Manitoba introduces carbon-tax legislation without plan to spend the revenue
PC government moves to start raking in $248M a year; details on how to spend that cash will come later
Sustainable Development Minister Rochelle Squires introduced legislation Thursday to create a carbon tax for Manitoba — but there remains no indication yet how the province will spend the revenue.
The Climate and Green Plan Implementation Act will allow the province to begin charging $25 per tonne of carbon dioxide-equivalent greenhouse gas emissions. This would raise $143 million in new revenue during the next fiscal year, eventually rising to $248 million a year.
The province intends to use part of the money to create a $102-million conservation trust that would protect natural areas, and also spend $40 million on a "green fund" intended to mitigate climate change.
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The legislation introduced Thursday will create the carbon tax, set the price at $25 a tonne and require the province to set five-year greenhouse gas emissions reduction targets.
It will also require the province to set greenhouse gas pollution limits for large industrial emitters as part of a scheme similar to a cap and trade system.
Officials will work with those emitters, including big players like Koch Fertilizer in Brandon, to ensure the cost of the new program doesn't drive them out of the province, Sustainable Development officials told reporters at a briefing before the legislation was introduced.
If those emitters simply move to another province or state, there would be no environmental benefit, the officials said.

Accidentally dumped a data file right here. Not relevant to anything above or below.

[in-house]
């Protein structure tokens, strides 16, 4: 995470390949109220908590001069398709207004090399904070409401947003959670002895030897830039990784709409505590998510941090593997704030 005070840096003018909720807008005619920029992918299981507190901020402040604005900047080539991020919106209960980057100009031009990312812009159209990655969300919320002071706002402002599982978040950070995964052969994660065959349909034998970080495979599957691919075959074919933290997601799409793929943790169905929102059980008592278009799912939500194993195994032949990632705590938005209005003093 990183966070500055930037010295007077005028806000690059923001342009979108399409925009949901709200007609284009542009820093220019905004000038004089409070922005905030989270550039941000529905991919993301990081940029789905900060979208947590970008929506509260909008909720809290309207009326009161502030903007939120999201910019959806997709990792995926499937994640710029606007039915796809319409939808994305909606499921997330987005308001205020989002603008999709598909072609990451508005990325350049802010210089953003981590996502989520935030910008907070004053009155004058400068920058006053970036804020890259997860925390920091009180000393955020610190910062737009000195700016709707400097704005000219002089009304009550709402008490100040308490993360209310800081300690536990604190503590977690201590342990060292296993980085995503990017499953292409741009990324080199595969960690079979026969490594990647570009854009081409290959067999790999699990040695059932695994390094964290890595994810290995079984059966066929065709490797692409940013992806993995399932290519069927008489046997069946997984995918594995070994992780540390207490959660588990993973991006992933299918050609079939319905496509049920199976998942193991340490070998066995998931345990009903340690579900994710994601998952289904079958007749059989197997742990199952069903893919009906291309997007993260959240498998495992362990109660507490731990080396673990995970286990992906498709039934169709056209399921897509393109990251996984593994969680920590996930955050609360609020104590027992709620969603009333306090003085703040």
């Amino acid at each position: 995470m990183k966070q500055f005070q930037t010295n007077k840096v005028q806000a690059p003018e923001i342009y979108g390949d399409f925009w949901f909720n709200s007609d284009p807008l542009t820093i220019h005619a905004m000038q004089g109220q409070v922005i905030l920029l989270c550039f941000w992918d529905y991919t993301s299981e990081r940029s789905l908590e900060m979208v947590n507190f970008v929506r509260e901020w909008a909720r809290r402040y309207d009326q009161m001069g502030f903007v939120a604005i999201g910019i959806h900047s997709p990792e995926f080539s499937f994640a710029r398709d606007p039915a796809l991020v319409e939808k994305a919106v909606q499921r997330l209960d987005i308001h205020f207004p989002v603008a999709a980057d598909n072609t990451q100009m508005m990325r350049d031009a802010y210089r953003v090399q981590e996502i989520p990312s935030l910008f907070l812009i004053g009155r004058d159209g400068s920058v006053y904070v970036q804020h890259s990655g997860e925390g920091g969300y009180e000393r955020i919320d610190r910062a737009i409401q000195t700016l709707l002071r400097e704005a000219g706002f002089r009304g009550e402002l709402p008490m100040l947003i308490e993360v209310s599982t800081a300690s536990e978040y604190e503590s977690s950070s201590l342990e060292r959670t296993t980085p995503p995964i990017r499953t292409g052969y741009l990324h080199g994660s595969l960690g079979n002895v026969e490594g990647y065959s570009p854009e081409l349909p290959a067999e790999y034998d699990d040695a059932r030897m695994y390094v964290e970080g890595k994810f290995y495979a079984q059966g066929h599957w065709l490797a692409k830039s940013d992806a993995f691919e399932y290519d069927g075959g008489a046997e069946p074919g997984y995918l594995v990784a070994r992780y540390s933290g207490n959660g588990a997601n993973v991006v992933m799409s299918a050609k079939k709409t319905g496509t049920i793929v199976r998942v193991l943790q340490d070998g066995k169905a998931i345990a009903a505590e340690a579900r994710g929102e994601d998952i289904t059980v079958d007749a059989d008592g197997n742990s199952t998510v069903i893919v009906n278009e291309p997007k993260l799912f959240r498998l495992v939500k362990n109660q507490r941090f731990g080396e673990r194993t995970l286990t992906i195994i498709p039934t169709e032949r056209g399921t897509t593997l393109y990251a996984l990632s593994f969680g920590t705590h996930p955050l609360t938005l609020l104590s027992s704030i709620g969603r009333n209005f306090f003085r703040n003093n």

No details on spending
What has yet to be determined is how the revenue will be spent.
"We'll be happy to share those details as we make those announcements," Squires told reporters.
An advisory committee will be created, although it's not clear who will sit on the committee and when it will be created.
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Officials said the carbon tax on fossil fuels, which is slated to come into effect on Sept. 1, will be subject to GST and be applied on top of the existing fuel tax.
That means provincial taxes on gasoline will effectively rise from 14 cents to 19.3 cents, plus GST, in September.
Agricultural producers, commercial fishers, trappers, mining companies and the forestry industry will be exempt, as will the Winnipeg Fire Paramedic Service — but not Winnipeg Transit, officials said.
No money for transit improvements
Officials cited transportation as one of the largest sources of greenhouse gas emissions, but would not say why the province is offering no funding to improve Winnipeg Transit as part of this plan — at least for now — aside from a plan to convert some diesel buses to electric vehicles.
Meanwhile, provincial funding for Winnipeg Transit has been frozen for two years.
"It's one thing to put buses on the road, but if you don't have money for drivers and maintenance of those buses then you're not going to wind up with a net increase in the number of people putting their bums in buses," said Curt Hull of Climate Change Connection.
Mayor Brian Bowman said in a statement while the city welcomes funding for bus conversions, the carbon tax will increase costs for the Manitoba capital.
The province also plans to exempt Winnipeg's Brady Road Landfill, the second-largest source of greenhouse gas emissions in the province, from the large-emissions program.
Officials said this was because emissions from the landfill vary as a result of the water table and temperatures.
The legislation introduced Thursday also enshrines a pair of increases to the basic personal exemption in provincial income taxes, but does not require the province to reduce the provincial sales tax by one percentage point in 2020.
The Pallister government has promised to return all proceeds of the carbon tax to Manitobans within four years through income tax relief, small business tax reductions and cutting the PST.